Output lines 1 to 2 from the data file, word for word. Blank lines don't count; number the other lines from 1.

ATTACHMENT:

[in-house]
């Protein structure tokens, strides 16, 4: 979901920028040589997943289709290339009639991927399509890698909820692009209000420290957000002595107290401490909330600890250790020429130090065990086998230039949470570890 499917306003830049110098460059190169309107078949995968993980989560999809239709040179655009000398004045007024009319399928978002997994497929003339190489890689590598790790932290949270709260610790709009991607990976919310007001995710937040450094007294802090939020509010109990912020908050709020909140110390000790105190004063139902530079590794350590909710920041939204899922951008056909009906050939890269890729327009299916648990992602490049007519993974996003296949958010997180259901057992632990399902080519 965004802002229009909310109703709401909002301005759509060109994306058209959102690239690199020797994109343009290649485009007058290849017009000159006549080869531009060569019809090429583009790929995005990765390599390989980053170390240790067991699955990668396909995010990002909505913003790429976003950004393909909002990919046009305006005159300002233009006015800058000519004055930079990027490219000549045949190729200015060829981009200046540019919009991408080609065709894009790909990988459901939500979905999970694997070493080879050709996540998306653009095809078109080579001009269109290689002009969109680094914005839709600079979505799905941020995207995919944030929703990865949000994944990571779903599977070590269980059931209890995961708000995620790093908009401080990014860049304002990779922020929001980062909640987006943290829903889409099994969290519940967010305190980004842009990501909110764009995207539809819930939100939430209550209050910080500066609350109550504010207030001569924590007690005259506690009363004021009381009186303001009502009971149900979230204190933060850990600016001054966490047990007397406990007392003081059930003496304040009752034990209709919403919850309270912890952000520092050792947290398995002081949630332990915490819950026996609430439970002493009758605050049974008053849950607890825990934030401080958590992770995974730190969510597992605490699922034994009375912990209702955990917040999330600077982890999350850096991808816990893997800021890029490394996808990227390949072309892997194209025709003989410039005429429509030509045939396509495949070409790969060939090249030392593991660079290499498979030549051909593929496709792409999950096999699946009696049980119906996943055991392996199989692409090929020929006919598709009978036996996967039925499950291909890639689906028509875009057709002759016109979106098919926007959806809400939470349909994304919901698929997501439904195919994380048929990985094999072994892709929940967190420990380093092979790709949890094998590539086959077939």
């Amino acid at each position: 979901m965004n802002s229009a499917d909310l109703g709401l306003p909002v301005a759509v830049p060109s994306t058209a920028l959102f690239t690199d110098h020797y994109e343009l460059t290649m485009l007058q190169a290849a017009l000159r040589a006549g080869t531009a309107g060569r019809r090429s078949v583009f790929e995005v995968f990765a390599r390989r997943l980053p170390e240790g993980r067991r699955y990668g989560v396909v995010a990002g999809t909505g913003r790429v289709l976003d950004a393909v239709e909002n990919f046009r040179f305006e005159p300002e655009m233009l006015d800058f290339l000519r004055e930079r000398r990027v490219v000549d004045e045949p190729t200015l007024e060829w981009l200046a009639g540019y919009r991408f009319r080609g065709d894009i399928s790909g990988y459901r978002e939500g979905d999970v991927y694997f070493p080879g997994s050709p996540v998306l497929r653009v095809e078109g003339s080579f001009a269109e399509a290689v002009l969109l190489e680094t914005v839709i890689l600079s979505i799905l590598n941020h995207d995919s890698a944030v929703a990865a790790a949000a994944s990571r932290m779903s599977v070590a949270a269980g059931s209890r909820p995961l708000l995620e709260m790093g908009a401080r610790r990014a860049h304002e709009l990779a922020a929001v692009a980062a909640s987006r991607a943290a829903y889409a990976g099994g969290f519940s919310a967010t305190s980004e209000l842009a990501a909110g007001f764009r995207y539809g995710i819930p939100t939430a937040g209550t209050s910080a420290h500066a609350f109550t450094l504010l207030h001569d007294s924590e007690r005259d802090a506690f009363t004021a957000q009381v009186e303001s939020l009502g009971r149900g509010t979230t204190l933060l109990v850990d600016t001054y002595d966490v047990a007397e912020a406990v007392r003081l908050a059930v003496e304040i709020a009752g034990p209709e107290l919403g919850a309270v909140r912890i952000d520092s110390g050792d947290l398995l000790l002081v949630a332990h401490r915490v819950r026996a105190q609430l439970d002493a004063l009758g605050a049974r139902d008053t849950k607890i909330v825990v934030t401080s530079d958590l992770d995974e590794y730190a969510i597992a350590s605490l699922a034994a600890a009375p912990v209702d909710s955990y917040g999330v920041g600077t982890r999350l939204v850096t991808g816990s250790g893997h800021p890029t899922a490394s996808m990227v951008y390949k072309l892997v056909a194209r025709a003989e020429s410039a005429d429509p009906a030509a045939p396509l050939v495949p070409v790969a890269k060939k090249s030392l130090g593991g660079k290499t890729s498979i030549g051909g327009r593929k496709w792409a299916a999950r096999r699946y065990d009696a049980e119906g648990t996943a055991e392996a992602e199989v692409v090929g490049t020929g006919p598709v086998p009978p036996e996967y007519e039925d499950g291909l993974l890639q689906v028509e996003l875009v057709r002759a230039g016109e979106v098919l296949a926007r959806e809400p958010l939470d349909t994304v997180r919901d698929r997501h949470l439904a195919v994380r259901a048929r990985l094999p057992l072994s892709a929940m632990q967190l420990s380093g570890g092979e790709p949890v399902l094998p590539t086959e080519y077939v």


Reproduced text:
[in-house]
């Protein structure tokens, strides 16, 4: 979901920028040589997943289709290339009639991927399509890698909820692009209000420290957000002595107290401490909330600890250790020429130090065990086998230039949470570890 499917306003830049110098460059190169309107078949995968993980989560999809239709040179655009000398004045007024009319399928978002997994497929003339190489890689590598790790932290949270709260610790709009991607990976919310007001995710937040450094007294802090939020509010109990912020908050709020909140110390000790105190004063139902530079590794350590909710920041939204899922951008056909009906050939890269890729327009299916648990992602490049007519993974996003296949958010997180259901057992632990399902080519 965004802002229009909310109703709401909002301005759509060109994306058209959102690239690199020797994109343009290649485009007058290849017009000159006549080869531009060569019809090429583009790929995005990765390599390989980053170390240790067991699955990668396909995010990002909505913003790429976003950004393909909002990919046009305006005159300002233009006015800058000519004055930079990027490219000549045949190729200015060829981009200046540019919009991408080609065709894009790909990988459901939500979905999970694997070493080879050709996540998306653009095809078109080579001009269109290689002009969109680094914005839709600079979505799905941020995207995919944030929703990865949000994944990571779903599977070590269980059931209890995961708000995620790093908009401080990014860049304002990779922020929001980062909640987006943290829903889409099994969290519940967010305190980004842009990501909110764009995207539809819930939100939430209550209050910080500066609350109550504010207030001569924590007690005259506690009363004021009381009186303001009502009971149900979230204190933060850990600016001054966490047990007397406990007392003081059930003496304040009752034990209709919403919850309270912890952000520092050792947290398995002081949630332990915490819950026996609430439970002493009758605050049974008053849950607890825990934030401080958590992770995974730190969510597992605490699922034994009375912990209702955990917040999330600077982890999350850096991808816990893997800021890029490394996808990227390949072309892997194209025709003989410039005429429509030509045939396509495949070409790969060939090249030392593991660079290499498979030549051909593929496709792409999950096999699946009696049980119906996943055991392996199989692409090929020929006919598709009978036996996967039925499950291909890639689906028509875009057709002759016109979106098919926007959806809400939470349909994304919901698929997501439904195919994380048929990985094999072994892709929940967190420990380093092979790709949890094998590539086959077939």